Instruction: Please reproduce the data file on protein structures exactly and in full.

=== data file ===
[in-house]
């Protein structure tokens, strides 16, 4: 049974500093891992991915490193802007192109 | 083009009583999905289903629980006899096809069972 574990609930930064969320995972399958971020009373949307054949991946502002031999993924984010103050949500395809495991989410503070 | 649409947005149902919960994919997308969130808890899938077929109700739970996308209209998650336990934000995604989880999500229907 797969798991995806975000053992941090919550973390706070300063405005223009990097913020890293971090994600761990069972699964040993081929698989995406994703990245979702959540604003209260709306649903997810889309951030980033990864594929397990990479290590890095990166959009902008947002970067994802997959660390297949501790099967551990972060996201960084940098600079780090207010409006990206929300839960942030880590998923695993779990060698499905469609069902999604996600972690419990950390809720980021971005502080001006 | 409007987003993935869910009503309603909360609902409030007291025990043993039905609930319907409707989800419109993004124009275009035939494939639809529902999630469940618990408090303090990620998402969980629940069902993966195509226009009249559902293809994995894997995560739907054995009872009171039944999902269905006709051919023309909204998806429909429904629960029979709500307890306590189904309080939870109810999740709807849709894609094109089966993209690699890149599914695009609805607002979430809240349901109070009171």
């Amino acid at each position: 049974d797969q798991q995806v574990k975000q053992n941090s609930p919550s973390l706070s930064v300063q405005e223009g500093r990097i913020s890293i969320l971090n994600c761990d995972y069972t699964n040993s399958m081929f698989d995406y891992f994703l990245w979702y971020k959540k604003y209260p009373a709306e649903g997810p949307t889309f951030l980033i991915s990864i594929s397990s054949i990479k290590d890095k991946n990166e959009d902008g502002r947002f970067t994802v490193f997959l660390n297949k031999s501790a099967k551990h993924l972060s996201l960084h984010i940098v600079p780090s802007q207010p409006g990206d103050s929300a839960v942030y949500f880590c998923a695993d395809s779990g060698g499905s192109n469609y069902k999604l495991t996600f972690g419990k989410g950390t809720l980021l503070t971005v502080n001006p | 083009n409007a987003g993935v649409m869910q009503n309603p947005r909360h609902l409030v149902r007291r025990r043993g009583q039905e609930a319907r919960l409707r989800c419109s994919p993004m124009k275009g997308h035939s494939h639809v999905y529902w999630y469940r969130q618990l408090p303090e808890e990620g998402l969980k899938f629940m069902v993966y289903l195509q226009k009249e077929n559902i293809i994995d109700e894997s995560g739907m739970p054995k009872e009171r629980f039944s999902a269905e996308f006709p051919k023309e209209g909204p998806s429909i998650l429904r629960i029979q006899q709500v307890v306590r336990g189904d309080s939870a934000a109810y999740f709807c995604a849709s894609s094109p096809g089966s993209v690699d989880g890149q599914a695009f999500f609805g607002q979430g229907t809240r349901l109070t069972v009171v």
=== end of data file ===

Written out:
[in-house]
């Protein structure tokens, strides 16, 4: 049974500093891992991915490193802007192109 | 083009009583999905289903629980006899096809069972 574990609930930064969320995972399958971020009373949307054949991946502002031999993924984010103050949500395809495991989410503070 | 649409947005149902919960994919997308969130808890899938077929109700739970996308209209998650336990934000995604989880999500229907 797969798991995806975000053992941090919550973390706070300063405005223009990097913020890293971090994600761990069972699964040993081929698989995406994703990245979702959540604003209260709306649903997810889309951030980033990864594929397990990479290590890095990166959009902008947002970067994802997959660390297949501790099967551990972060996201960084940098600079780090207010409006990206929300839960942030880590998923695993779990060698499905469609069902999604996600972690419990950390809720980021971005502080001006 | 409007987003993935869910009503309603909360609902409030007291025990043993039905609930319907409707989800419109993004124009275009035939494939639809529902999630469940618990408090303090990620998402969980629940069902993966195509226009009249559902293809994995894997995560739907054995009872009171039944999902269905006709051919023309909204998806429909429904629960029979709500307890306590189904309080939870109810999740709807849709894609094109089966993209690699890149599914695009609805607002979430809240349901109070009171």
């Amino acid at each position: 049974d797969q798991q995806v574990k975000q053992n941090s609930p919550s973390l706070s930064v300063q405005e223009g500093r990097i913020s890293i969320l971090n994600c761990d995972y069972t699964n040993s399958m081929f698989d995406y891992f994703l990245w979702y971020k959540k604003y209260p009373a709306e649903g997810p949307t889309f951030l980033i991915s990864i594929s397990s054949i990479k290590d890095k991946n990166e959009d902008g502002r947002f970067t994802v490193f997959l660390n297949k031999s501790a099967k551990h993924l972060s996201l960084h984010i940098v600079p780090s802007q207010p409006g990206d103050s929300a839960v942030y949500f880590c998923a695993d395809s779990g060698g499905s192109n469609y069902k999604l495991t996600f972690g419990k989410g950390t809720l980021l503070t971005v502080n001006p | 083009n409007a987003g993935v649409m869910q009503n309603p947005r909360h609902l409030v149902r007291r025990r043993g009583q039905e609930a319907r919960l409707r989800c419109s994919p993004m124009k275009g997308h035939s494939h639809v999905y529902w999630y469940r969130q618990l408090p303090e808890e990620g998402l969980k899938f629940m069902v993966y289903l195509q226009k009249e077929n559902i293809i994995d109700e894997s995560g739907m739970p054995k009872e009171r629980f039944s999902a269905e996308f006709p051919k023309e209209g909204p998806s429909i998650l429904r629960i029979q006899q709500v307890v306590r336990g189904d309080s939870a934000a109810y999740f709807c995604a849709s894609s094109p096809g089966s993209v690699d989880g890149q599914a695009f999500f609805g607002q979430g229907t809240r349901l109070t069972v009171v």